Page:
Call for Abstracts
Abstracts are sought for a collection on the moral psychology of amusement, as part of Rowan and Littlefield International’s current series of volumes on the moral psychology of various emotions (Mark Alfano, series editor). The aim of the volume is to provide interdisciplinary perspectives on amusement, so a wide range of disciplines and methodologies are welcome.
Possible topics include:
- Consideration of some of the causes or consequences and the moral implications of those causes or consequences,
- Morally relevant ways that amusement interacts with other emotions,
- Morally appropriate or inappropriate uses of one’s own amusement
- Examination of the contexts in which it is morally permissible to induce (or not) amusement in others,
- A cross-cultural analysis of amusement,
- Amusement and feminism,
- Ways in which amusement can subvert or aid our moral reasoning,
- Amusement as a means of oppression,
- The dangers of amusement, or
- An analysis of what about jokes amuses us.
Deadline for Abstracts: May 15, 2018
Full details available here.
Welcome to my updated website. Last week a nasty .php error brought down my whole site. After staring at and fighting with the code for a few hours, I gave up. It was easier just to back up old posts and start anew. So here we are.
If you’re looking for something you’ve seen here before, but can’t find it, I haven’t re-posted it yet. I’m working to restore most of my old posts that got read. So please be patient as I restore them a few at a time in my rare spare moments.
As a culmination of our intellectual humility grant in 2013, my co-authors (Mark Alfano, Kathryn Iurino, Paul Stey, Markus Christen, Feng Yu, and Danial Lapsley) have just published our new multi-dimensional measure of intellectual humility. Over five studies (N=3,651), two languages, and five years went into producing this paper in PLoS One, where we present our validate tool for measuring the trait of intellectual humility in people. Here’s the abstract:
This paper presents five studies on the development and validation of a scale of intellectual humility.This scale captures cognitive, affective, behavioral, and motivational components of the construct that have been identified by various philosophers in their conceptual analyses of intellectual humility. We find that intellectual humility has four core dimensions: Open-mindedness (versus Arrogance), Intellectual Modesty (versus Vanity), Corrigibility (versus Fragility), and Engagement (versus Boredom). These dimensions display adequate self-informant agreement, and adequate convergent, divergent, and discriminant validity. In particular, Open-mindedness adds predictive power beyond the Big Six for an objective behavioral measure of intellectual humility, and Intellectual Modesty is uniquely related to Narcissism. We find that a similar factor structure emerges in Germanophone participants, giving initial evidence for the model’s cross-cultural generalizability.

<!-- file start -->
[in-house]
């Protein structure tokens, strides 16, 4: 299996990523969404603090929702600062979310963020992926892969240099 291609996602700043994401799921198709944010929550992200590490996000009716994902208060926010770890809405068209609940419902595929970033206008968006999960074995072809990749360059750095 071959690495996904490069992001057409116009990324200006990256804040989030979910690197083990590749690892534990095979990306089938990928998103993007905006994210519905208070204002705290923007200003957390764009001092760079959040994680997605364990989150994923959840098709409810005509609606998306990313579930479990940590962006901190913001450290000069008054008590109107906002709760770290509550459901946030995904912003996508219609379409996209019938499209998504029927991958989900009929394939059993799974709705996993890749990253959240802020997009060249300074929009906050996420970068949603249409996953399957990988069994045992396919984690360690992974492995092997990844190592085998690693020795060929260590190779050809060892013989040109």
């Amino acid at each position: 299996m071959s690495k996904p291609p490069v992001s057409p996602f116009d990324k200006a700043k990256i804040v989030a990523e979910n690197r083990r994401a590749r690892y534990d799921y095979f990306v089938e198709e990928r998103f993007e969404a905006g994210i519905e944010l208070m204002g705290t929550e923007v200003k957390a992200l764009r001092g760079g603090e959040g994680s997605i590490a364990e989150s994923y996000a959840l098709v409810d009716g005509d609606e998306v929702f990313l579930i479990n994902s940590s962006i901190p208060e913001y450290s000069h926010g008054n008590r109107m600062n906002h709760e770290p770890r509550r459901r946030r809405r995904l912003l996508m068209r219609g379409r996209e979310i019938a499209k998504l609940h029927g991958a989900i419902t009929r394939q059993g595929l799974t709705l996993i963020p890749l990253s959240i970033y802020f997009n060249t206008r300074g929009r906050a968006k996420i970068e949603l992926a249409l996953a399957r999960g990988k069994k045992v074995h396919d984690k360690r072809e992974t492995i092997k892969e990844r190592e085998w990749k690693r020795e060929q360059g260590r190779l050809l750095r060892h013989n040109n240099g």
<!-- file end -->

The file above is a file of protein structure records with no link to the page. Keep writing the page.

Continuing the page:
I’m very excited to announce that I’ve accepted a tenure-track position as an Assistant Professor of Philosophy at Texas A&M University-Kingsville, starting this fall. I’ll be joining Jeff Glick and Emil Badici as the philosophers in the Department of History, Political Science and Philosophy.
The timing was rather fortuitous that as I finish final revisions for my forthcoming article on gossip in The Monist (“Character, Caricature, and Gossip”), news breaks about soon-to-be-released app Peeple. The Washington Post billed it as “Yelp, but for humans.”
This is a terrible idea, as the internet quickly pointed out [here, here, here, here, and here]. Others can review you whether or not you’ve created a profile on the site. You can’t opt-out. You can dispute a negative comment or rating, but not remove it. Rather than rehashing all reasons that Peeple is a terrible idea (and see here for a prior comedic exploration of why it is), I want to focus on what this tells us about the importance of context for gossip. Continue reading
I am happy to announce that this fall I will be joining the faculty at Michigan State University as a post-doctoral Research Fellow. I will be joining the NSF-funded Toolbox Project under Michael O’Rourke. Continue reading
Some of you are already familiar with the Side-Effect Effect by now. In a new article forthcoming in Philosophical Studies, Paul Stey, Mark Alfano, and I demonstrate that we can reverse the effect and therefore explain what the effect is as never before possible.
Tony Hayward – former CEO of BP (credit: Justin Thomas)
First discovered by Joshua Knobe (and hence sometimes called the Knobe Effect), the effect’s hallmark is an asymmetric attribution of some psychological state or other. In Knobe’s original study, the chairman of the board alternately harms or helps the environment as a side-effect of a new profit-increasing program. Knobe found an asymmetric pattern of attributions of intentionality in the two cases: the folk said he intentionally harmed the environment, but he didn’t intentionally help it. Since this seminal work, a literature on the effect has developed, expanding it in terms of the states asymmetrically attributed (intentionality, desires, beliefs, knowledge, etc.) and the type of norm involved (moral, legal, prudential, aesthetic, descriptive, etc.). As the literature on the effect has expanded, it has become increasingly difficult to precisely characterize the nature of the effect. While it initially looked like people were more willing to say a morally bad side effect was intentional, that interpretation doesn’t hold up since the asymmetry is present in studies involving on non-moral norms. So what is the Side-Effect Effect anyway? How do we describe it? We can already say that the effect refers to the asymmetric attribution rates for various psychological states, but based on what? When are the attribution rates higher or lower? Continue reading